Screening based on conventional COVID-19 symptoms may not be sensitive enough to identify which 911 patients should be tested for infection, a retrospective cohort study published today in JAMA Network Open found.
In the study, researchers in Seattle evaluated data from surveillance systems and the electronic medical records of 124 patients with COVID-19 seeking 911 emergency medical services (EMS) in King County, Washington, from Feb 1 to Mar 18.
Most 911 calls were classified by dispatchers as illness of unknown origin (41 of 147 encounters [28%]), difficulty breathing (25%), trauma (15%), and infectious disease (12.9%). But in 91 dispatches (62%), patients didn’t report any of these issues.
Often, no symptoms mentioned
Symptoms most often reported in EMS documentation were fever (46% of patients), shortness of breath (44%), fatigue (40%), cough (29%), and altered mental state (28%). EMS responders characterized 36 of 147 visits (25%) as for treatment of flu-like symptoms, respiratory distress (30 [20%]), or COVID-19 (74 [50%]).
Forty-three (29%) of 147 evaluations by firefighter first responders or paramedics identified no COVID-19 symptoms such as fever, cough, or shortness of breath on arrival. Rather, patients said they had chest pain, an altered mental state, weakness, or minor pain or injury, often from a fall.
Forty-three of 84 encounters (51%) identified fever, while 42 of 131 encounters (32%) found rapid heartbeat, and 60 of 112 visits (54%) found low oxygen levels.
Nausea and/or vomiting was reported in 14 encounters (10%), and diarrhea in 9 (6%). Decreased consciousness measured by the Glasgow Coma Scale was reported in 29 of 108 visits (27%), while low blood pressure was seen in 16 of 134 encounters (12%).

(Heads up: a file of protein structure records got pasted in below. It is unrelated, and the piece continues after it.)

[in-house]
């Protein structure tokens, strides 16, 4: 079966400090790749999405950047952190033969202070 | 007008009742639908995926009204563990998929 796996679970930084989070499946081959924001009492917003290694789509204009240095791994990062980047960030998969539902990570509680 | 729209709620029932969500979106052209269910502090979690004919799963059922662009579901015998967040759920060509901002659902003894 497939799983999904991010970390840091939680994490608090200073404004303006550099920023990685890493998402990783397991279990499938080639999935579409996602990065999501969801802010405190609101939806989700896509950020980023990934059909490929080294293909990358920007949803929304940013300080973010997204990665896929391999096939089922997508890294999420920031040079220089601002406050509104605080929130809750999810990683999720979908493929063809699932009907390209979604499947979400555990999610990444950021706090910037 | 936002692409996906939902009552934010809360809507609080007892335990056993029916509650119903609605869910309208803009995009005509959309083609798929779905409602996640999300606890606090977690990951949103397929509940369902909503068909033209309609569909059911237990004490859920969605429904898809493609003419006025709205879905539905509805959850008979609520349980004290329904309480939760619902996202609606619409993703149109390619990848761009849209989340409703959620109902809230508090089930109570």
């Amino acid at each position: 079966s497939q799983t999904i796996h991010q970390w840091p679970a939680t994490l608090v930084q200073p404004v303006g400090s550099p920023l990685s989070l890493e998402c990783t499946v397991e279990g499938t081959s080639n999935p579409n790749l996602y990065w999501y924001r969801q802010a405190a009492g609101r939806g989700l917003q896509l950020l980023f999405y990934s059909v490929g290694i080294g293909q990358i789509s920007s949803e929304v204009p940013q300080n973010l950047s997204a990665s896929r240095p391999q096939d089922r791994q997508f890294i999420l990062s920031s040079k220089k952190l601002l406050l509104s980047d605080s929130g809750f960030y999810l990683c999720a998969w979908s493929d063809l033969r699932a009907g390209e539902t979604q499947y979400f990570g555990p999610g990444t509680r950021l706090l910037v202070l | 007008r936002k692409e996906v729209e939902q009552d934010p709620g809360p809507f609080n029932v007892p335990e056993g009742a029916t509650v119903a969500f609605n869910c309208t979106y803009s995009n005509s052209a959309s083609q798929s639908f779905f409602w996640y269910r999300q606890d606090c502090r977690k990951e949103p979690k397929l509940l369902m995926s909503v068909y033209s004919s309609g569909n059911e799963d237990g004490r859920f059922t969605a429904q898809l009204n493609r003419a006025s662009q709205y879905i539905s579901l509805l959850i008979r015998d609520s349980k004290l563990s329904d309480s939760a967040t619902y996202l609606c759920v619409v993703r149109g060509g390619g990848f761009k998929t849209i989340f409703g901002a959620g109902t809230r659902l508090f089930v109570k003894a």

Forty-seven of 124 patients (38%) had at least three underlying conditions, the most common of which were high blood pressure (35%), lung disease (21%), diabetes (20%), and dementia (19%). Only 5 patients (4%) had no underlying disease, and the medical history of 14 patients (11%) was not known.
Most patients didn’t require advanced care, but patients involved in 24 of 147 visits (16%) required aerosol-generating procedures. Patients in 49 encounters (33%) needed supplemental oxygen therapy and/or mechanical ventilation. Sixty-five of 124 patients (52%) had died as of Jun 1.
Worse outcomes in nursing home patients
Fifty-seven of 124 patients (46%) lived in a long-term care facility. Nursing home patients were older (mean age, 81 years) than those who lived elsewhere (71 years), were more likely to have reduced consciousness as indicated by a Glasgow Coma Scale score of less than 15 (22 of 53 encounters [42%], versus 7 of 55 [13%]), more often had a rapid heart rate (48% vs 21%), and had a higher death rate (73% vs 35%).
Mean age was 76 years, and 66 patients (53%) were women.
The authors said their findings suggest that screening based on typical COVID-19 symptoms or corresponding examination findings of respiratory illness with a fever may not be sensitive enough, at least in the emergency setting, especially among patients who are older and have underlying conditions.
“The findings have potential implications for early identification of COVID-19 and effective strategies to mitigate infectious risk during emergency care,” they wrote.